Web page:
Historic Democratic bias in Alaska polls

So many, including me, are all wondering how to read the current slate of polls. Is Gov. Sean Parnell down by 7 or by 1. Is Sen. Mark Begich down by 1 or by 5?  And what the heck is going on with Rep. Don Young? Nothing’s for sure, but do keep in mind that Alaska is a hard place to poll, and that, historically, Alaska polls have shown a Democratic bias. Here’s a chart that Nate Silver from FiveThirtyEight put together a few weeks ago, illustrating that according to his model, the polls have averaged a 7 point Democratic bias in every single race since 2000:



4 thoughts on “Historic Democratic bias in Alaska polls

  1. Barnes

    Who cares what Berkowitz thinks. I use to think he had some worthwhile thoughts until he teamed up with the girl-mouth that he does the radio show with. They’re awful. Does anyone listen?

  2. Tired of surveys

    Maybe there is an Alaskan bias for answering phone surveys honestly, forthrightly and nakedly night after night upon night, between D’s, R’s, and non-partisans in this state?

    After listening to Amanda’s homage to great conversation at political fundraisers this year, in particular D’s, I wonder if there is not something deeper at play in the game of phone survey tag?

    Which way do you think most self-proclaimed Independent Spirited Alaskans vote in Alaska, and then what tendencies to fidelity in storytelling might we assign to each block of voters?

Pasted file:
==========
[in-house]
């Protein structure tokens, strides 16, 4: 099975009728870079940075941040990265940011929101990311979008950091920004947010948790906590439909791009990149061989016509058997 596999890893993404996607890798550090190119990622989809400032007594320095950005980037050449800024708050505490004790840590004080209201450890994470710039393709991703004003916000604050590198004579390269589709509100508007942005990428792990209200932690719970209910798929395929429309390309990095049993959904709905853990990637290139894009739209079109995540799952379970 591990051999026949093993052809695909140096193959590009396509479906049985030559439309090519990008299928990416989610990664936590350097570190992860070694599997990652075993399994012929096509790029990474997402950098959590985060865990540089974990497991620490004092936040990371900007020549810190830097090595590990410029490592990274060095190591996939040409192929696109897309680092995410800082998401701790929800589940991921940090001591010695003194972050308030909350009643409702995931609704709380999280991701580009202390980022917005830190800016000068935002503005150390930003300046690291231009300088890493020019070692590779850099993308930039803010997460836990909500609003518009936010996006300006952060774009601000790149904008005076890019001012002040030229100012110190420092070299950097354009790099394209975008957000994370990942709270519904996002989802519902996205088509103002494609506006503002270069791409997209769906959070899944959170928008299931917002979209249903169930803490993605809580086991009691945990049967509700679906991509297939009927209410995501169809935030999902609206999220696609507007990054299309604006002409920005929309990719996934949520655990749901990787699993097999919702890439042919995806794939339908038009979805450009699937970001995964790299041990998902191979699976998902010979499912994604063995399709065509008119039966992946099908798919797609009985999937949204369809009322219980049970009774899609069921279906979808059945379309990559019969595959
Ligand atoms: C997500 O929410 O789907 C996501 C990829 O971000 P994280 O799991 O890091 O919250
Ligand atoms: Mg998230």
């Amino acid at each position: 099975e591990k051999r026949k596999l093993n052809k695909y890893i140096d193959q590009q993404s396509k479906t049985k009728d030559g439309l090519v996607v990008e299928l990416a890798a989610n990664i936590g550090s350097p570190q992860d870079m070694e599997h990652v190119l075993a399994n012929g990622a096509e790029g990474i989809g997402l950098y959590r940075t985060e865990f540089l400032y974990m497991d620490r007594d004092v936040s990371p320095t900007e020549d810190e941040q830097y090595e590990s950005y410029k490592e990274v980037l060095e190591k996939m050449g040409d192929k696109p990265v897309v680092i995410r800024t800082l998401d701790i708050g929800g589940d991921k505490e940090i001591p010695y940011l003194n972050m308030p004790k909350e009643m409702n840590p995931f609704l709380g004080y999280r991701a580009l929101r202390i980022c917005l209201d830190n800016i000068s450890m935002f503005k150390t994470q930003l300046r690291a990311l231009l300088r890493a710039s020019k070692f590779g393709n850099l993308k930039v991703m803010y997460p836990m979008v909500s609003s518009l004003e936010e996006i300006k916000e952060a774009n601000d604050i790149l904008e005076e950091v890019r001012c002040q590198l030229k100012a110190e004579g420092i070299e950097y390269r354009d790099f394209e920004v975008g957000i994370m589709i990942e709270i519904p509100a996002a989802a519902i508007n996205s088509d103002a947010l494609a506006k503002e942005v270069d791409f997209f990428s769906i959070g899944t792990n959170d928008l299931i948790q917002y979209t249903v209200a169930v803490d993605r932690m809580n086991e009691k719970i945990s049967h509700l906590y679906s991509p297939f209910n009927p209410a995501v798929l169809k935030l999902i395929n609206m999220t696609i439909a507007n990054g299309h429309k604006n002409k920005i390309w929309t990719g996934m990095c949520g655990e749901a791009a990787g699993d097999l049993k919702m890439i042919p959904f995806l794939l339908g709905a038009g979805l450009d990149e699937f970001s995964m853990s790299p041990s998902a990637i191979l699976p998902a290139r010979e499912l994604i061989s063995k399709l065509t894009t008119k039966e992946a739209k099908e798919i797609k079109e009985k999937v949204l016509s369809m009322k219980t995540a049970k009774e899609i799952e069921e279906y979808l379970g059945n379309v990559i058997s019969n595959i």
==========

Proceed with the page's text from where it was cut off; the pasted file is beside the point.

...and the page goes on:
Which group of people are most likely to hang up after the giveaway three second pause after answering the phone before the computer generated voice starts its political interrogation?

    Which group might just occasionally make up answers or just provide talk back that disguises the real voting intention of the voter?

    Might this be a possible explanation as to why polling is notoriously difficult in Alaska… because Alaskans might like to jerk the phone chain every now and then, you know, just to make life a bit more interesting while family time at home is disrupted for the sixth time that day, on the 60th consecutive day, usually during dinner or on a Sunday for those folks who still consider it the Sabbath?

    Phones: can’t live with them, can’t live without them…

  3. Leonard

    I find it telling that the two races that were polling closer than 5 points, only had a bias of 3.3 points, which is within a normal margin of error. Seems clear to me that democrats didn’t show up when the race was less in jeopardy.

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